LONDON (Reuters) - A group of British opposition lawmakers have filed a legal case against Prime Minister Boris Johnson over what they say is his failure to protect the public's right to free and fair elections after allegations of Russian interference.
A parliamentary report released in July said the government failed to find out whether Russia meddled in the 2016 referendum on membership of the EU, and recommended the intelligence services investigate further.
Johnson's government immediately rejected that recommendation and said it had not been complacent over the "enduring and significant threat" posed by Russia. Russia denied any interference.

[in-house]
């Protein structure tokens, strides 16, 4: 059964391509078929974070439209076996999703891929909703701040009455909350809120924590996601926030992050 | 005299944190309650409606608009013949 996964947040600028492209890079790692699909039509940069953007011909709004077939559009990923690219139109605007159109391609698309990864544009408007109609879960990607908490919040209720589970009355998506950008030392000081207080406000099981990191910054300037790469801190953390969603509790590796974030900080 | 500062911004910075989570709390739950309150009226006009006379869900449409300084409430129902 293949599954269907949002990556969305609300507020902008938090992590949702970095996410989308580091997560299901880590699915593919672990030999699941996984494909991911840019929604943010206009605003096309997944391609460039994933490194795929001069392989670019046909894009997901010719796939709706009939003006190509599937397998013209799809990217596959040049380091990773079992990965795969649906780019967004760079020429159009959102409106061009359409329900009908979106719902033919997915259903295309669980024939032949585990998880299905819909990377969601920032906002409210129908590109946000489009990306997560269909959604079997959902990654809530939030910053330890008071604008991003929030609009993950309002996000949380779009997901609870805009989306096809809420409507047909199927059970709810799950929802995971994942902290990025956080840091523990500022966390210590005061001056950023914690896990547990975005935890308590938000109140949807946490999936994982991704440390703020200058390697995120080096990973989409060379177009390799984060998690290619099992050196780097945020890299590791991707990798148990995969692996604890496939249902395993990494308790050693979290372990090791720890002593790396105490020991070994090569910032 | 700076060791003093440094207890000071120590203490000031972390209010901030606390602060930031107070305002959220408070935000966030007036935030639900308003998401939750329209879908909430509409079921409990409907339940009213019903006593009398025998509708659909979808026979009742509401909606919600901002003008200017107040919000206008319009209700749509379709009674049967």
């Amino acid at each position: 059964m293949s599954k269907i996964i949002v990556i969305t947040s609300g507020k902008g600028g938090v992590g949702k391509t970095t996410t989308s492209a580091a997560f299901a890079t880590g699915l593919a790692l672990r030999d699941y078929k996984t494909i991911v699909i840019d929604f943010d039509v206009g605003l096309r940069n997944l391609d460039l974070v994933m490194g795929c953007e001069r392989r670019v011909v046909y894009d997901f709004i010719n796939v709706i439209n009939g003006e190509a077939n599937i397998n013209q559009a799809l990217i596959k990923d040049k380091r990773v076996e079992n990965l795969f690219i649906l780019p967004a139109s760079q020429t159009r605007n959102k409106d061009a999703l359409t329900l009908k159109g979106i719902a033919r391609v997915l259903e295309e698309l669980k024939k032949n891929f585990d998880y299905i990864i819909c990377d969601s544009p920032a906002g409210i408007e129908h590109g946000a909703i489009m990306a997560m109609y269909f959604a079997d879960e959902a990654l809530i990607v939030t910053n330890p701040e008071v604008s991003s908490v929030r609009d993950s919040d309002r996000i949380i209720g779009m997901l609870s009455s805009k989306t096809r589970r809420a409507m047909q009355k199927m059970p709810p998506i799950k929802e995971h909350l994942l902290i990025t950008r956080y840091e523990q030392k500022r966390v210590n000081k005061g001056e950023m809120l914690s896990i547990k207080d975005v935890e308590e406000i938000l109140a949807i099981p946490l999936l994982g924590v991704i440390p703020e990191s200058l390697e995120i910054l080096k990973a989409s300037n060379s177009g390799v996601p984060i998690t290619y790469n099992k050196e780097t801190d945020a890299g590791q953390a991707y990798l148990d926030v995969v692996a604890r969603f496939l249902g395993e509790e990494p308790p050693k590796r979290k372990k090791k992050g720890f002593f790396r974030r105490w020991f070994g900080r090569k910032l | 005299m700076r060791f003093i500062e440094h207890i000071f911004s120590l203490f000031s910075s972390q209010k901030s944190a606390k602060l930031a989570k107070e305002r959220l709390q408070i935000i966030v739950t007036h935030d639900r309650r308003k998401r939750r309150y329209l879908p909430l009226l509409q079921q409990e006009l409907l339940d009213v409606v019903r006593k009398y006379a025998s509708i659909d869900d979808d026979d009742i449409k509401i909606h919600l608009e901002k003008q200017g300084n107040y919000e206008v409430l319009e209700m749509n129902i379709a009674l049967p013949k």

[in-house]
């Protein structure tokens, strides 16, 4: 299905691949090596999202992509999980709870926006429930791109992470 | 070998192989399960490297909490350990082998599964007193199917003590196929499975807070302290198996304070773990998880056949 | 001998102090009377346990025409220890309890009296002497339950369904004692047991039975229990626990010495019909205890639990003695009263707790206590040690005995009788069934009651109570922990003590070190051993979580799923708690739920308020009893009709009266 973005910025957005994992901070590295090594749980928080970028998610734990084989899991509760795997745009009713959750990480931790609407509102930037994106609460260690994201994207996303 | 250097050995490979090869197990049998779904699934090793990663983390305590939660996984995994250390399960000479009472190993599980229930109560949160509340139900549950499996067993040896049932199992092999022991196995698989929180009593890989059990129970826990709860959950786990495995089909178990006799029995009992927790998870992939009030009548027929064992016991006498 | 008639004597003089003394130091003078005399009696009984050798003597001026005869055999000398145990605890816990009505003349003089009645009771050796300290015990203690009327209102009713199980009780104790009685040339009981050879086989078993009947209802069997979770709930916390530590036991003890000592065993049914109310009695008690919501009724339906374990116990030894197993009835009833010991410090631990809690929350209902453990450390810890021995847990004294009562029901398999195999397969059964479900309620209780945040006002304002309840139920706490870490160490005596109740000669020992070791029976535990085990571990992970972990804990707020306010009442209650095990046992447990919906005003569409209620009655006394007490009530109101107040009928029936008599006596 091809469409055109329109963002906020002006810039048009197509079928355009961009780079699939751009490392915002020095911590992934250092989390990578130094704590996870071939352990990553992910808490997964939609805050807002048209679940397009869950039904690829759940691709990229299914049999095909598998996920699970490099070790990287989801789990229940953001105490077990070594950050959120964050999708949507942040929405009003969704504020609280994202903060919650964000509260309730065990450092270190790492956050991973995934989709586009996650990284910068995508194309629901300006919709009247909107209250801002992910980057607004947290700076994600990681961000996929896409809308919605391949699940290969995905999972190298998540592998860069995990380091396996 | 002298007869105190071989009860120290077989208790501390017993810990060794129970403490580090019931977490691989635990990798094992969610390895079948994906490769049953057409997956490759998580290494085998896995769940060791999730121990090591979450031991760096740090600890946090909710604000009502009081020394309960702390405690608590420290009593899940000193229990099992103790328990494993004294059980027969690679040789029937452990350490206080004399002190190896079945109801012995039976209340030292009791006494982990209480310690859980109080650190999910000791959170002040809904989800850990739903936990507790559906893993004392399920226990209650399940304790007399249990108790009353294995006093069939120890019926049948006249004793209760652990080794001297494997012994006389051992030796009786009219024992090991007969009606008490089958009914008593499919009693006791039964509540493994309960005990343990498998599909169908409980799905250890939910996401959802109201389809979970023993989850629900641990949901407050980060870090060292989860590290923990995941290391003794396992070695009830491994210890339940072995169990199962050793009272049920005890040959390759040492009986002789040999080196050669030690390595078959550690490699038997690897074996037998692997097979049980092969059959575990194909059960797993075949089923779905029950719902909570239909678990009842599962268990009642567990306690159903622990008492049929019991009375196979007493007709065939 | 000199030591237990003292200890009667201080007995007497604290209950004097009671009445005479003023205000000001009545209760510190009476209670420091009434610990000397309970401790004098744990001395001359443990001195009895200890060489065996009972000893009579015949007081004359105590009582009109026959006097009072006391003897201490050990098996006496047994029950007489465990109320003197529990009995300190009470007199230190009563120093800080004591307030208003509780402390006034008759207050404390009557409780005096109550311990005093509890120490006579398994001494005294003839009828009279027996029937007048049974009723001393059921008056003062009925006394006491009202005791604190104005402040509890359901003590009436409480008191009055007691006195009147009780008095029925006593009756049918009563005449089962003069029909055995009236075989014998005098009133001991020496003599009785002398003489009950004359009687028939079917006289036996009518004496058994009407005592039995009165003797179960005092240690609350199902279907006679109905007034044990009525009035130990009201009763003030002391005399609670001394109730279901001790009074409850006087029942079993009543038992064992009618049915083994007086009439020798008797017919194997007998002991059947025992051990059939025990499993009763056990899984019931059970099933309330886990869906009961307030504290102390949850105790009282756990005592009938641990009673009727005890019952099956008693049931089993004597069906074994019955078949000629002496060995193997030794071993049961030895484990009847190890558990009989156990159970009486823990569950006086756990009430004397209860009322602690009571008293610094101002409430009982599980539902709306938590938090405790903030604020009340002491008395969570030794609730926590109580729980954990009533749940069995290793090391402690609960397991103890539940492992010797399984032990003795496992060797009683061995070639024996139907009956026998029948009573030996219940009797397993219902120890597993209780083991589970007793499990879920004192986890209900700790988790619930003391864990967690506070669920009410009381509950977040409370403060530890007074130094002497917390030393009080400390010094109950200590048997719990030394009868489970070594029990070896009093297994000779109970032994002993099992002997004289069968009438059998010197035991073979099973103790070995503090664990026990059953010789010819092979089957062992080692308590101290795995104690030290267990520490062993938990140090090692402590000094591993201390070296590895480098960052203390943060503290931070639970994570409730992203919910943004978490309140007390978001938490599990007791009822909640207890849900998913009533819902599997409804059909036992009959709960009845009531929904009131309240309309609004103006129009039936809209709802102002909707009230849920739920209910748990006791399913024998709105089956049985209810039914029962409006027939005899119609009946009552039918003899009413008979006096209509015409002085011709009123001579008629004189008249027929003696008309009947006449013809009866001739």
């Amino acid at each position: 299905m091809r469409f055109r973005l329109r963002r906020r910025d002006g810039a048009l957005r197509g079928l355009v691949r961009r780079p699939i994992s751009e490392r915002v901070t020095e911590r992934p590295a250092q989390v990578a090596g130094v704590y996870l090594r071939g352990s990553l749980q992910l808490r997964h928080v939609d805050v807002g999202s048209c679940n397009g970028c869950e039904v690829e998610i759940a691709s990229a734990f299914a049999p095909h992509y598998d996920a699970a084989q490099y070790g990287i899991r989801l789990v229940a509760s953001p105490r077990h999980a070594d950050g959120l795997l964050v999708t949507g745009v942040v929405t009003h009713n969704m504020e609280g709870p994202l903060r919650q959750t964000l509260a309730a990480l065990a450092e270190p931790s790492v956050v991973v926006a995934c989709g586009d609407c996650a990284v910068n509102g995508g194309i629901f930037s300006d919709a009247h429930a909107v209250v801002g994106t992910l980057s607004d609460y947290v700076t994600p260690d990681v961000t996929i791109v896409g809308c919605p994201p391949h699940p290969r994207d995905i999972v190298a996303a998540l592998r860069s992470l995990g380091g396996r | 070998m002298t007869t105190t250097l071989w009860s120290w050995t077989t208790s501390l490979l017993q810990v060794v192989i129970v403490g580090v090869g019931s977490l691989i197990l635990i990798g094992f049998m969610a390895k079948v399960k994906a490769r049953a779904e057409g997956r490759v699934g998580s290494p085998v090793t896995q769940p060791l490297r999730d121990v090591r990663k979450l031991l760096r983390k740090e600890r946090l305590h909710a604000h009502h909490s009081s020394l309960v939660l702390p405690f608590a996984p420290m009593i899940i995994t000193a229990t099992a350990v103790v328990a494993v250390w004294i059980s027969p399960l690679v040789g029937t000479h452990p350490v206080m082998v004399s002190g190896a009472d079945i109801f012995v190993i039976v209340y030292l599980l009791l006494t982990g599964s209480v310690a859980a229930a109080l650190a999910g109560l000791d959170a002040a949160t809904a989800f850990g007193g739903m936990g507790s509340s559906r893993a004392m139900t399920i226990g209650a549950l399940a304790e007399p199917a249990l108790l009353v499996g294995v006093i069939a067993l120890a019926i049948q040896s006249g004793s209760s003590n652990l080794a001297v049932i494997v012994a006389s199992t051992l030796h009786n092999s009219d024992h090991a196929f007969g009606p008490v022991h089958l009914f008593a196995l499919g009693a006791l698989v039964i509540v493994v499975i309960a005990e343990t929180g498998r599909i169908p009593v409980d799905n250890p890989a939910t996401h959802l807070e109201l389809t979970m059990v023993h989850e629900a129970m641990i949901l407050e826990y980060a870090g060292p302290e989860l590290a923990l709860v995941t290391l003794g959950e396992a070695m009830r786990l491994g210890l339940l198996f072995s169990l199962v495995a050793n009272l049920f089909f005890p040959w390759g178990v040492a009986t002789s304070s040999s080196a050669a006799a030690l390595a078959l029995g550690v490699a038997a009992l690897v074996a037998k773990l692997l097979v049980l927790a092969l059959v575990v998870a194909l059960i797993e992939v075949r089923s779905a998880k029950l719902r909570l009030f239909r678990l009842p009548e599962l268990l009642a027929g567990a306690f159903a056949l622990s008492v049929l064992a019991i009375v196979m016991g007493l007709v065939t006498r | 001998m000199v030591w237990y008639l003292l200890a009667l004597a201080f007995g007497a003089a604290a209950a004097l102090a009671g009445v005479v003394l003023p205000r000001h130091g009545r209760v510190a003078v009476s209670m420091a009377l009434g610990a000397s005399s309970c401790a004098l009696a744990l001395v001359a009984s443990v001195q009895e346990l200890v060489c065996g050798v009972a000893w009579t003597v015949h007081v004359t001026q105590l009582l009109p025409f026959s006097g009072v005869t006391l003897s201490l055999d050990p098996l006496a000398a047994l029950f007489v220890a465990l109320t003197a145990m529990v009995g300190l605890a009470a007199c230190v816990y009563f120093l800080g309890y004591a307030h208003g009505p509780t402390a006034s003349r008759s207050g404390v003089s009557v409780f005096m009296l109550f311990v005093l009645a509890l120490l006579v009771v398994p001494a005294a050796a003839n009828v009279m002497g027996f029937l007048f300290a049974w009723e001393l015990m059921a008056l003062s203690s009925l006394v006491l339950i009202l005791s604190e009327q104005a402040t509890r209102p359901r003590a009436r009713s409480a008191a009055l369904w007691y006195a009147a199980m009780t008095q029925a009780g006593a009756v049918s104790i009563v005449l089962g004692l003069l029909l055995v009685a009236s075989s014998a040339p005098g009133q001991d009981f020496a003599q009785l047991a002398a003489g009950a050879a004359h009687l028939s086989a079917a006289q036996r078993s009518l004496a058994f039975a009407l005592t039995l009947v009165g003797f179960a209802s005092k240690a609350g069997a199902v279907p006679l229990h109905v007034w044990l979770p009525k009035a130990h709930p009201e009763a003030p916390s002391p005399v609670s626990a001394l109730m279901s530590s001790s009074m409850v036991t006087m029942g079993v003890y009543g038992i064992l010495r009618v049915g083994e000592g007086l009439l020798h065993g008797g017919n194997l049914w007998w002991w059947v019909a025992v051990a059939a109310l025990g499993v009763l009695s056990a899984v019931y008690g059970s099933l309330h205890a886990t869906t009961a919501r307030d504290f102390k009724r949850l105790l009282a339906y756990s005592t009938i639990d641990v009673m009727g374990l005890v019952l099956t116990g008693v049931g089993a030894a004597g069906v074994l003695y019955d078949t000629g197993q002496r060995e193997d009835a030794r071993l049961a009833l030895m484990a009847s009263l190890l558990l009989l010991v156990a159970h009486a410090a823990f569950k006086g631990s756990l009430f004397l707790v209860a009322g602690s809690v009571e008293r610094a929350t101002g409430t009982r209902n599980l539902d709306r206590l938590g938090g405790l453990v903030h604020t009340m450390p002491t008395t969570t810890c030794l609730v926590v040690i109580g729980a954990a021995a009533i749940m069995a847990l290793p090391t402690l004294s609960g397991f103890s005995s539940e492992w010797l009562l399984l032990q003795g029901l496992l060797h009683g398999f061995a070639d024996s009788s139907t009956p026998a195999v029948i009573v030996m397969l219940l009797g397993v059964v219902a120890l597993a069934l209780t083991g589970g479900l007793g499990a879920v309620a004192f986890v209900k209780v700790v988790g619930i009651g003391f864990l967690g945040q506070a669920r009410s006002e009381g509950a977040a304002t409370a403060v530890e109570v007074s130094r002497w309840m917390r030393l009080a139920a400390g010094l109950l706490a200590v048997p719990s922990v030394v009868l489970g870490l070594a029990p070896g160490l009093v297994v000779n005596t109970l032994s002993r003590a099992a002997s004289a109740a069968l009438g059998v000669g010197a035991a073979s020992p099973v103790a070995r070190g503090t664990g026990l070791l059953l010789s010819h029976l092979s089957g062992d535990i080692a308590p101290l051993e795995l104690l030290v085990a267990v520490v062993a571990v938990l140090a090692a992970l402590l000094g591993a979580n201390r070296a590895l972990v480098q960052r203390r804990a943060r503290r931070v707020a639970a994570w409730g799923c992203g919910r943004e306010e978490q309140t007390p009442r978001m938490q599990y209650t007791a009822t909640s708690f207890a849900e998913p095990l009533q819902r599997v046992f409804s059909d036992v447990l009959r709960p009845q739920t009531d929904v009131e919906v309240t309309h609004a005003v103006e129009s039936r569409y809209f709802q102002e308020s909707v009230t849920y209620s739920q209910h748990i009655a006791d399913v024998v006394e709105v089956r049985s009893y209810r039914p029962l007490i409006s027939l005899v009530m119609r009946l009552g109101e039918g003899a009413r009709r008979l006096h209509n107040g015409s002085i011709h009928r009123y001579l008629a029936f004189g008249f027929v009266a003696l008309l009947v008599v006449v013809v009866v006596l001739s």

The legal action launched on Thursday challenges Johnson's response and seeks a judicial review, claiming the government has breached the right to free elections enshrined in the European Convention on Human Rights.
"The sovereignty and security of our country, alongside the integrity of our democracy, is at stake, and this government’s wilfully turning a blind eye cannot be allowed to pass unchallenged," said Caroline Lucas, one of six lawmakers from parliament's upper and lower chambers named in the claim.
Leigh Day, the legal firm representing the group, said they were asking he court to step in to ensure that the government complied with its "legal duty to independently investigate credible allegations of Russian interference and to adequately protect future elections from foreign interference."
(Reporting by William James; editing by Stephen Addison)